As she quickly discovers, the institute's "special technologies" are unlike anything she has ever encountered. The books are impossible to read, the lessons obscure to the point of maddening, and the work refuses memorization. Using terror and coercion to keep the students in line, the school does not punish them for their transgressions and failures; instead, their families pay a terrible price. Yet despite her fear, Sasha undergoes changes that defy the dictates of matter and time; experiences which are nothing she has ever dreamed of... and suddenly all she could ever want.

A complex blend of adventure, magic, science, and philosophy that probes the mysteries of existence, filtered through a distinct Russian sensibility, this astonishing work of speculative fiction - brilliantly translated by Julia Meitov Hersey - is reminiscent of modern classics such as Lev Grossman's The Magicians, Max Barry's Lexicon, and Katherine Arden's The Bear and the Nightingale, but will transport them to a place far beyond those fantastical worlds.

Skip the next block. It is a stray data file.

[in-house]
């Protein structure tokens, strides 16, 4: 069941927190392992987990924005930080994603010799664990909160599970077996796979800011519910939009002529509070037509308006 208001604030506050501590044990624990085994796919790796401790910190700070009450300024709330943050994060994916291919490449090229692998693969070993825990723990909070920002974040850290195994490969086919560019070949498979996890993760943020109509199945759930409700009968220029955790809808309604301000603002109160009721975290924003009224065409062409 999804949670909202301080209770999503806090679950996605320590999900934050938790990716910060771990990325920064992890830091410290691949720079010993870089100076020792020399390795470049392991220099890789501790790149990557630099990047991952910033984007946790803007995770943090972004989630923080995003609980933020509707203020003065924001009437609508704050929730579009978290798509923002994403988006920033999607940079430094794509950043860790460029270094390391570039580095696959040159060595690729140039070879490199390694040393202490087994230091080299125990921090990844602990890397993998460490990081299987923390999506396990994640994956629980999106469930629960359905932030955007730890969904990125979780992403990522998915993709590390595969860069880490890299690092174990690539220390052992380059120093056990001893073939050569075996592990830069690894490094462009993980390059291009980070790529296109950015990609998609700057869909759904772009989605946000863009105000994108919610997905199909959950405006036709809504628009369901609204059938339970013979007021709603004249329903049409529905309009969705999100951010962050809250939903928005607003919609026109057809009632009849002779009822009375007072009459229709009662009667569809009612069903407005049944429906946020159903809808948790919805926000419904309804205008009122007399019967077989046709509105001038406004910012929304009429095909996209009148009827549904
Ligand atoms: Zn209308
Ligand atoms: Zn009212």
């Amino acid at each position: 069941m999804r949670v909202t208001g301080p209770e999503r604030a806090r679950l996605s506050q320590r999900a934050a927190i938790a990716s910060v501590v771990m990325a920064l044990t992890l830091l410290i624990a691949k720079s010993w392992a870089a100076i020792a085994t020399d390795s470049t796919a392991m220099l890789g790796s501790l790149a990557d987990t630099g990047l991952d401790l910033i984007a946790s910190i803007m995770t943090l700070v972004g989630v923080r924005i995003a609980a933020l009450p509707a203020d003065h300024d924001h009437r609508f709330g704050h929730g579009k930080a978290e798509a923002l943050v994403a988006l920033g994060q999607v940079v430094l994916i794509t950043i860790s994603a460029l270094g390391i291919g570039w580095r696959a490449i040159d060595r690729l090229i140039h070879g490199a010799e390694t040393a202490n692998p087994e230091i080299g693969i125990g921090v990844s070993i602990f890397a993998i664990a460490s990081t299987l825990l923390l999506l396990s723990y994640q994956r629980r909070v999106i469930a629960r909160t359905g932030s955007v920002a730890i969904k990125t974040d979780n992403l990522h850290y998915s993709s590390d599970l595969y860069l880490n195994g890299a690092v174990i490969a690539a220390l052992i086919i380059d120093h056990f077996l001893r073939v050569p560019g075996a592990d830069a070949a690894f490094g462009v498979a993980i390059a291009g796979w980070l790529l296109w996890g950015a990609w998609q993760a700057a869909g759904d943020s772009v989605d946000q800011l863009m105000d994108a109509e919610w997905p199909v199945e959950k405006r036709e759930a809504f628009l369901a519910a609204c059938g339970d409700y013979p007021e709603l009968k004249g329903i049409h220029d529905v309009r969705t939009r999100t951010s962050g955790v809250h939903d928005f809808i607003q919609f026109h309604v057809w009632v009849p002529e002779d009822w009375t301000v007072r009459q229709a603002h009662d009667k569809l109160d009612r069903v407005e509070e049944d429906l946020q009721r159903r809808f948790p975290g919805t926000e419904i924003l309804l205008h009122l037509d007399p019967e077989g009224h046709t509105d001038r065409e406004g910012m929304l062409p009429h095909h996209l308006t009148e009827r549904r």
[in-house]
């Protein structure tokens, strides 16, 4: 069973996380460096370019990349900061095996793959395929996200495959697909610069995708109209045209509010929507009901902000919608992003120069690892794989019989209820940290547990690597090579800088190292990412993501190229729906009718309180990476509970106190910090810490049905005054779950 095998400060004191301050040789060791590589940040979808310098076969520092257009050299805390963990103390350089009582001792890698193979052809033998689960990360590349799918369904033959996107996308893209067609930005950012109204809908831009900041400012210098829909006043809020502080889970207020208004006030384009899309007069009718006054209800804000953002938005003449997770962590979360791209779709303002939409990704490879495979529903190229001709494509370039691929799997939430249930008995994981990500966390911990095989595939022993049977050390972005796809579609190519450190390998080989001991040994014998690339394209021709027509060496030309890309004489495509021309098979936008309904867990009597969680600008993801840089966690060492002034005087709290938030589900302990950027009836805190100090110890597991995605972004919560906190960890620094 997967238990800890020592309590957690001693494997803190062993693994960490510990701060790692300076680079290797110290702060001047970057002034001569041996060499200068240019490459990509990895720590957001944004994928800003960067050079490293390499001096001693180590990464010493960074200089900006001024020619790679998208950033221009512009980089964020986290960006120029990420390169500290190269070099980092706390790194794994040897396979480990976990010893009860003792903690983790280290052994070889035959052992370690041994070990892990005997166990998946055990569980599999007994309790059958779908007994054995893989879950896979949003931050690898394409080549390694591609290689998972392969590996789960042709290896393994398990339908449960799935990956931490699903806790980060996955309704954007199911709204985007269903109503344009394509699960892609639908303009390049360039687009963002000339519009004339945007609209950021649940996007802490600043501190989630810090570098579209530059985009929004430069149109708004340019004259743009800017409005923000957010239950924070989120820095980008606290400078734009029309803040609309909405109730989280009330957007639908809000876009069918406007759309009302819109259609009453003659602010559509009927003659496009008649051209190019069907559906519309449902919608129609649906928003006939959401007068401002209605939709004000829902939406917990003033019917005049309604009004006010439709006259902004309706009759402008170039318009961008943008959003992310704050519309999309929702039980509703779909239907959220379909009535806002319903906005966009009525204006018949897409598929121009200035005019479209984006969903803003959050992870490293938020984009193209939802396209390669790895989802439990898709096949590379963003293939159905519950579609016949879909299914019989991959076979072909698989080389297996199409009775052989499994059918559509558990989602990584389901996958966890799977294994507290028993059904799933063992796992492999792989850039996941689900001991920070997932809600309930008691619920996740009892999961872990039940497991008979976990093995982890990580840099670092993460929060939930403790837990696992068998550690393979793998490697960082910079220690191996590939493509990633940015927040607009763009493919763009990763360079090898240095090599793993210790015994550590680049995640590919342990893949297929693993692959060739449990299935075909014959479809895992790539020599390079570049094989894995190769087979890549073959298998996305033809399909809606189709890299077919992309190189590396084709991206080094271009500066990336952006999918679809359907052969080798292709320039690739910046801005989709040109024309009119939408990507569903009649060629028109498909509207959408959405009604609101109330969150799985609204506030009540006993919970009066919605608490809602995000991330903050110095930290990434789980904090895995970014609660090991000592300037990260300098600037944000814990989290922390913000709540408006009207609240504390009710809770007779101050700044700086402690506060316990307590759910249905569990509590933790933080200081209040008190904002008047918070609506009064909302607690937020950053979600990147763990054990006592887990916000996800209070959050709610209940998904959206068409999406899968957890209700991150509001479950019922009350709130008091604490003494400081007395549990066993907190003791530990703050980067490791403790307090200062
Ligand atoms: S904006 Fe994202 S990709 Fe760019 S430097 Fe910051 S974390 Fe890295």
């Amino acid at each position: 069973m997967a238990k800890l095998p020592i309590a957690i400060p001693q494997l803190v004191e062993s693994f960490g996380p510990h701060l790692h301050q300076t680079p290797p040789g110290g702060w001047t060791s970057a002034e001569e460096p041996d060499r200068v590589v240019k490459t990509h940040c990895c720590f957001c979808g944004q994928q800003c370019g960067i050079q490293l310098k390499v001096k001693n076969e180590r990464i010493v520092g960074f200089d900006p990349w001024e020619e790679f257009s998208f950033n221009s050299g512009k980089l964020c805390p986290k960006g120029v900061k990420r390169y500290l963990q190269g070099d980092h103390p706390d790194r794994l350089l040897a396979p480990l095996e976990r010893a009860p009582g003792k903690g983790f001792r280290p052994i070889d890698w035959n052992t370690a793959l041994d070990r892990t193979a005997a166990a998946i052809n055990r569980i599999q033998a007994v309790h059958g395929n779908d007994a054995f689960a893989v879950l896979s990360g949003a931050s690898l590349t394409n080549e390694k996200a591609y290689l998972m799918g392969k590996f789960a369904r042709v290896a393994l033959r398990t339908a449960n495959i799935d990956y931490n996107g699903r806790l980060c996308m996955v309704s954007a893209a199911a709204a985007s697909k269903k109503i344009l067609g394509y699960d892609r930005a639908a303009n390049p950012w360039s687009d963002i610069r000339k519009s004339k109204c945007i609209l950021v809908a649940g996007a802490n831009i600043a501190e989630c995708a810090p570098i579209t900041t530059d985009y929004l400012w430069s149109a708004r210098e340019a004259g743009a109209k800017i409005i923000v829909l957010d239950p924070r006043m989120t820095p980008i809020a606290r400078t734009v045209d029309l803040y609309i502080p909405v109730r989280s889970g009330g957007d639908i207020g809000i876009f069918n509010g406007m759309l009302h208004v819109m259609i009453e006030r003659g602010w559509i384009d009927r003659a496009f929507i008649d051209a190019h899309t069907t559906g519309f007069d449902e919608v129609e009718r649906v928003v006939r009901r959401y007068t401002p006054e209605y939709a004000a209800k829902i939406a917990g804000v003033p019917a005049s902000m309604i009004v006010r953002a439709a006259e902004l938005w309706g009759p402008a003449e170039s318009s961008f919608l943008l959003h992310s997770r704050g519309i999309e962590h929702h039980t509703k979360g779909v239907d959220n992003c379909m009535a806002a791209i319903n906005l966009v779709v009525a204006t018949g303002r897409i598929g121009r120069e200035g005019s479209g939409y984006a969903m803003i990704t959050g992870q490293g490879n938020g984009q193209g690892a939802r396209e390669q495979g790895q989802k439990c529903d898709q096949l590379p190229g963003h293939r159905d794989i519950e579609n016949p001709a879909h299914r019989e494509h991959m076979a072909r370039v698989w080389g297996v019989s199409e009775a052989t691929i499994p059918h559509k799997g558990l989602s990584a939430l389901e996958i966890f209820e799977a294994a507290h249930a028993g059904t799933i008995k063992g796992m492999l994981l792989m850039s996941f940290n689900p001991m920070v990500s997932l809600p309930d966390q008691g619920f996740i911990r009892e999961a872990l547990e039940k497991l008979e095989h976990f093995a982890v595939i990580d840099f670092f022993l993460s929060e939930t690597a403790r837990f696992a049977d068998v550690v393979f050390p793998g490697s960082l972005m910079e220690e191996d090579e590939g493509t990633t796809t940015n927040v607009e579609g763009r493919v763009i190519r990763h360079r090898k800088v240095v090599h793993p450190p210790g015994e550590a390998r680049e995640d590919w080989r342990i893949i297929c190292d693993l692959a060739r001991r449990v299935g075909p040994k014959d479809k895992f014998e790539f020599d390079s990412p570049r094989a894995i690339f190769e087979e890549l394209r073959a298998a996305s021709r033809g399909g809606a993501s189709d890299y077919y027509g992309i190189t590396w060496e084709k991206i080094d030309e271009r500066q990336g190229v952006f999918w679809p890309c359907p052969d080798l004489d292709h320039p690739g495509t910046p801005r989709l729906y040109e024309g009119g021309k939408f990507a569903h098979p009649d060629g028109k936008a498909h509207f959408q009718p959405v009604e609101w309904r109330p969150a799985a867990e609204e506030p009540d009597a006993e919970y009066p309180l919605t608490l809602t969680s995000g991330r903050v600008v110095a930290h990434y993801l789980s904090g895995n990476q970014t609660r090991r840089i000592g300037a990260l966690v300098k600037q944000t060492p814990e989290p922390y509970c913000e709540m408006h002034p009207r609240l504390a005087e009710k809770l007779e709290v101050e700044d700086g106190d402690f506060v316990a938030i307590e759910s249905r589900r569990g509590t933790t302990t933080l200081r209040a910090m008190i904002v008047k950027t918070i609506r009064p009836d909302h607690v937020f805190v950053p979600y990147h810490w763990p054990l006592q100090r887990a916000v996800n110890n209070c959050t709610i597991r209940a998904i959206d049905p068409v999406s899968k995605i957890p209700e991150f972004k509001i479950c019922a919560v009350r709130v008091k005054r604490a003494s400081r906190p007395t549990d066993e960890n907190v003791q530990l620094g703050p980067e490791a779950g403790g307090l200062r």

BookBrowse Review

Vita Nostra by Ukrainian authors Sergey and Marina Dyachenko is one of those novels that defies description. One might call it speculative fiction or magical realism, but those categories don't really capture the character of the book. Words that come to mind are more along the lines of surreal, fantastic and sinister. It was first published in Russian in 2007 and is the first in the authors' "Metamorphosis" cycle.